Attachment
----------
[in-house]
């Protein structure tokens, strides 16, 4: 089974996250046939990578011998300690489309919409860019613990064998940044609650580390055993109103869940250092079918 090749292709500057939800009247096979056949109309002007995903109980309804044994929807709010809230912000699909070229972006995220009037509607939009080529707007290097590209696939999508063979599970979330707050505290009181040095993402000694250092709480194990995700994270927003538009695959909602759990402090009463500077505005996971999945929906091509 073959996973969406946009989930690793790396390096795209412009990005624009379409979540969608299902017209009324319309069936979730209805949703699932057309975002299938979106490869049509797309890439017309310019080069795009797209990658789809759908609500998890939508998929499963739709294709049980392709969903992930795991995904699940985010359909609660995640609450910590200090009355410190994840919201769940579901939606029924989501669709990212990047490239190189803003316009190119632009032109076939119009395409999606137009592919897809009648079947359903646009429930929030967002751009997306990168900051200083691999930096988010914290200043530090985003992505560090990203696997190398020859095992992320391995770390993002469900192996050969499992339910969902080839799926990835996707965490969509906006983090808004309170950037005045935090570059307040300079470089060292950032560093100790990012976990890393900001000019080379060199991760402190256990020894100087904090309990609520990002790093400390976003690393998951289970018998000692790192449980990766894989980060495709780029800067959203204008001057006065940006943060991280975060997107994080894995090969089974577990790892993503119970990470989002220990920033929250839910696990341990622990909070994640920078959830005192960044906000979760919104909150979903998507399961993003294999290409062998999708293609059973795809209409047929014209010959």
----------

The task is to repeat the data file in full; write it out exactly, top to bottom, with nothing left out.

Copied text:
[in-house]
């Protein structure tokens, strides 16, 4: 089974996250046939990578011998300690489309919409860019613990064998940044609650580390055993109103869940250092079918 090749292709500057939800009247096979056949109309002007995903109980309804044994929807709010809230912000699909070229972006995220009037509607939009080529707007290097590209696939999508063979599970979330707050505290009181040095993402000694250092709480194990995700994270927003538009695959909602759990402090009463500077505005996971999945929906091509 073959996973969406946009989930690793790396390096795209412009990005624009379409979540969608299902017209009324319309069936979730209805949703699932057309975002299938979106490869049509797309890439017309310019080069795009797209990658789809759908609500998890939508998929499963739709294709049980392709969903992930795991995904699940985010359909609660995640609450910590200090009355410190994840919201769940579901939606029924989501669709990212990047490239190189803003316009190119632009032109076939119009395409999606137009592919897809009648079947359903646009429930929030967002751009997306990168900051200083691999930096988010914290200043530090985003992505560090990203696997190398020859095992992320391995770390993002469900192996050969499992339910969902080839799926990835996707965490969509906006983090808004309170950037005045935090570059307040300079470089060292950032560093100790990012976990890393900001000019080379060199991760402190256990020894100087904090309990609520990002790093400390976003690393998951289970018998000692790192449980990766894989980060495709780029800067959203204008001057006065940006943060991280975060997107994080894995090969089974577990790892993503119970990470989002220990920033929250839910696990341990622990909070994640920078959830005192960044906000979760919104909150979903998507399961993003294999290409062998999708293609059973795809209409047929014209010959």